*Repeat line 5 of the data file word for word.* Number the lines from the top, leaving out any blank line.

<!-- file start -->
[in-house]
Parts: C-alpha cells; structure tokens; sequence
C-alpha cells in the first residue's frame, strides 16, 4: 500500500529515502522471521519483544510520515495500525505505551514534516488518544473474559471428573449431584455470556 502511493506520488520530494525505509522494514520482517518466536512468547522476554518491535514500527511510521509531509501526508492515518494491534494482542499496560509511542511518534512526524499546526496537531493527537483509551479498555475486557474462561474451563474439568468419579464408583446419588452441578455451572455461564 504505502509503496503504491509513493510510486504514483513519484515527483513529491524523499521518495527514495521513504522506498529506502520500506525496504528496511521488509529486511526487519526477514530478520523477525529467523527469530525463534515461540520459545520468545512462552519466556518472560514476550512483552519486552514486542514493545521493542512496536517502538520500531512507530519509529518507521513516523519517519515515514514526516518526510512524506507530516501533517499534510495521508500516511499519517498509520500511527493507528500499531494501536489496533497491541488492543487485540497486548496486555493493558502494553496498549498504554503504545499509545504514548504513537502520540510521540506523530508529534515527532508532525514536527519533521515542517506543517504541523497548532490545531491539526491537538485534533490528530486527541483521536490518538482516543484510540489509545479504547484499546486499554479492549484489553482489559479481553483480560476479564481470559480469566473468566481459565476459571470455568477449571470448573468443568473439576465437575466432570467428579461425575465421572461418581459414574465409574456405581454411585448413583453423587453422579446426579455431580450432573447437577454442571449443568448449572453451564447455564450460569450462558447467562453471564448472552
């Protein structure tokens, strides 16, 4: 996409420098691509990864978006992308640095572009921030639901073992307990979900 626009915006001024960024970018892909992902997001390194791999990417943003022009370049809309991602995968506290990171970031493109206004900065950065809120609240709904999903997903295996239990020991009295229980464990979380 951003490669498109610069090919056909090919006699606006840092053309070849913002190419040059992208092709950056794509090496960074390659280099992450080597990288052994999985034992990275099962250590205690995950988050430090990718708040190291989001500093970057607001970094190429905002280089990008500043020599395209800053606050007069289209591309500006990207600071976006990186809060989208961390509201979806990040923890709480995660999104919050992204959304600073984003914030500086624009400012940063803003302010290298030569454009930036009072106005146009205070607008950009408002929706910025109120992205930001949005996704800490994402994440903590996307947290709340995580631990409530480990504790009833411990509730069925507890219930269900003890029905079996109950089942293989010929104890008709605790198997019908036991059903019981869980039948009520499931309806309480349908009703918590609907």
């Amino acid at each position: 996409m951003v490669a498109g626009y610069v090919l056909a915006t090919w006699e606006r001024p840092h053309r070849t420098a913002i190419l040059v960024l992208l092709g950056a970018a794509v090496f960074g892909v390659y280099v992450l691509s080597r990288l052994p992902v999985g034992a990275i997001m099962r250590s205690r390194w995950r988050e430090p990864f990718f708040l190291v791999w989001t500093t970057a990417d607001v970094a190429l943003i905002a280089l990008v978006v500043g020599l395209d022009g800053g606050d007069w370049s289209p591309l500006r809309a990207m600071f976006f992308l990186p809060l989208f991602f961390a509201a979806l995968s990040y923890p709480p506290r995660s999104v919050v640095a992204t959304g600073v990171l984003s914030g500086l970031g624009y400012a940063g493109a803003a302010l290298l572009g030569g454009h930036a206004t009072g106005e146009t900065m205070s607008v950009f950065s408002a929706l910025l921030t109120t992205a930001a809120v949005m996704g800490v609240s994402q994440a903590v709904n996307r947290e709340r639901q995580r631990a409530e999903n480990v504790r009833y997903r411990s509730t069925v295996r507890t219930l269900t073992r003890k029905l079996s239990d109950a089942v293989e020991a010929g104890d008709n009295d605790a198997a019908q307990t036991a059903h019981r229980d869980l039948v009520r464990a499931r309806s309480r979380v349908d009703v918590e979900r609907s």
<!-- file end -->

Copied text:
């Amino acid at each position: 996409m951003v490669a498109g626009y610069v090919l056909a915006t090919w006699e606006r001024p840092h053309r070849t420098a913002i190419l040059v960024l992208l092709g950056a970018a794509v090496f960074g892909v390659y280099v992450l691509s080597r990288l052994p992902v999985g034992a990275i997001m099962r250590s205690r390194w995950r988050e430090p990864f990718f708040l190291v791999w989001t500093t970057a990417d607001v970094a190429l943003i905002a280089l990008v978006v500043g020599l395209d022009g800053g606050d007069w370049s289209p591309l500006r809309a990207m600071f976006f992308l990186p809060l989208f991602f961390a509201a979806l995968s990040y923890p709480p506290r995660s999104v919050v640095a992204t959304g600073v990171l984003s914030g500086l970031g624009y400012a940063g493109a803003a302010l290298l572009g030569g454009h930036a206004t009072g106005e146009t900065m205070s607008v950009f950065s408002a929706l910025l921030t109120t992205a930001a809120v949005m996704g800490v609240s994402q994440a903590v709904n996307r947290e709340r639901q995580r631990a409530e999903n480990v504790r009833y997903r411990s509730t069925v295996r507890t219930l269900t073992r003890k029905l079996s239990d109950a089942v293989e020991a010929g104890d008709n009295d605790a198997a019908q307990t036991a059903h019981r229980d869980l039948v009520r464990a499931r309806s309480r979380v349908d009703v918590e979900r609907s």